The bipartisan group of lawmakers support the Sentencing Reform and Corrections Act of 2017, which seeks to reduce sentencing for prior drug offenses, reduce the current mandatory minimum sentences, and help recently released inmates reintegrate into society and become productive citizens.

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Lawmakers from both sides arrive at the same conclusion based on different reasons. However, what truly matters to voters is that they can, at least, arrive at the same conclusion.

 

Grassley introduced the bill in the Senate on Oct. 4. The Iowa Republican said the bill “ensures that these consequences fit their crimes by targeting violent and career criminals who prey on the innocent while giving nonviolent offenders with minimal criminal histories a better chance to become productive members of society.” Grassley added that the legislation “strikes the right balance of improving public safety and ensuring fairness in the criminal justice system.”

Democrats, like Booker, argue that the legislation prevents minorities and the poor from being “disproportionally affected” by what Leahy described as “ineffective and draconian mandatory minimum sentences.”

“The mass incarceration explosion of the last 40 years has cost taxpayers billions of dollars, held back our economy, undermined public safety, disproportionately affected communities of color and the poor, and devalued the very idea of justice in America,” Booker said. “The bipartisan Sentencing Reform and Corrections Act is a critically important and urgently needed step forward to help right these wrongs.”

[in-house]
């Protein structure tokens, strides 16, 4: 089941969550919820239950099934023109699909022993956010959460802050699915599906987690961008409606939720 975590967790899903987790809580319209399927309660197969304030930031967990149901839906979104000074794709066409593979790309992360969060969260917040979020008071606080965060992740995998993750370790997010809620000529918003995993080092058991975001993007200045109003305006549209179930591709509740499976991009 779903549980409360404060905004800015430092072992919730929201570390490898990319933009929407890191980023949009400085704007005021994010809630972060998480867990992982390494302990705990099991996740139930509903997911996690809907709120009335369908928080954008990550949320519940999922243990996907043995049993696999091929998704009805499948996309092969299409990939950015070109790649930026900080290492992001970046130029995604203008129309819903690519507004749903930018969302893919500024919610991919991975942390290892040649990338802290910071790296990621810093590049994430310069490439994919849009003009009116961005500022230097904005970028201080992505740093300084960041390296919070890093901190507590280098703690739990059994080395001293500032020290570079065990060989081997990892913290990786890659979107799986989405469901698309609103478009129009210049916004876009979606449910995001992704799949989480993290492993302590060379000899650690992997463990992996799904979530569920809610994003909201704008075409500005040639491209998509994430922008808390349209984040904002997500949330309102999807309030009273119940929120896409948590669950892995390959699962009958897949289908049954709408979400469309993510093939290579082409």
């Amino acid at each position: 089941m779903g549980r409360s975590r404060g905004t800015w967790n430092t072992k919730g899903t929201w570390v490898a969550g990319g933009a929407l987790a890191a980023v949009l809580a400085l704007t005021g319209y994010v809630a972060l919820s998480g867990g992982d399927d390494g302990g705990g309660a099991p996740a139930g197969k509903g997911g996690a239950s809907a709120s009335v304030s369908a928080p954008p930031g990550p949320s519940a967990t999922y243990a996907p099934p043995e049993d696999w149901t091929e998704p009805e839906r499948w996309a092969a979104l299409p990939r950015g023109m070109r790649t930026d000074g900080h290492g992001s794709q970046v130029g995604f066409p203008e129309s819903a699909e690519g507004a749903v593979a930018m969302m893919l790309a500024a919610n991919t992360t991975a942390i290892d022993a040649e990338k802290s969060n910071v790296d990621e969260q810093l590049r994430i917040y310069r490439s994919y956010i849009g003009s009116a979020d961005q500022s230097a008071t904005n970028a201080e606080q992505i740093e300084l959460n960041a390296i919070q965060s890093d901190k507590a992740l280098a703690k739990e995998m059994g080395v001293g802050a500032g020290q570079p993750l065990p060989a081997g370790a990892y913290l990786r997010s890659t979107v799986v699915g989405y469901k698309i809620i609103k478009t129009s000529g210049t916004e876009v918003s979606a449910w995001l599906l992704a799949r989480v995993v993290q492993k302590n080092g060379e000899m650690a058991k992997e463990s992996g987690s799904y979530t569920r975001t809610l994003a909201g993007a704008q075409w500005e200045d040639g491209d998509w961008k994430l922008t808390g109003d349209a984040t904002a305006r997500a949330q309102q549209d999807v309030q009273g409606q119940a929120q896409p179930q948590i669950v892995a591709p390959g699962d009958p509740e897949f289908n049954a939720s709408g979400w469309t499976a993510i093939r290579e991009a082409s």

Booker is right. The U.S. prison population is among the highest in the world, with an estimated 6,741,400 inmates in federal, state and local prisons at the end of 2015, according to a Dec. 29, 2016 press release from the Bureau of Justice Statistics.

According to the ACLU, the U.S. was the “world’s largest jailer” in 2014. Despite being home to just five percent of the global population, the U.S. inmate population accounted for 20 percent of the world’s total incarceration population during that year.

It’s a trend that has been rising steadily for decades. Between 1980 and 2014, the population of inmates in the U.S. increased 408 percent. Meanwhile, the violent crime rate in the U.S. has steadily declined since 1980, with the exception of a slight uptick in violent crime during the early to mid-1990s, Business Insider reported.

The issue of criminal justice reform is one of the few in Washington that could bring lawmakers from both sides of the aisle together to potentially pass landmark reforms, though it’s unclear whether Trump and Attorney General Jeff SessionsJefferson (Jeff) Beauregard SessionsDemocrats headed for a subpoena showdown with White House House Democrats seeking Sessions's testimony in impeachment probe McCabe's counsel presses US attorney on whether grand jury decided not to indict MORE, who generally support stricter sentences, would support the legislation.

Yet, without the repeal of ObamaCare, and with the prospects for tax reform in question, the administration would be smart to embrace criminal justice reform as one significant legislative victory potentially within its reach.

Jon Street is a former assistant editor for The Blaze and the former Vermont Bureau Chief for The Franklin Center's Watchdog.org."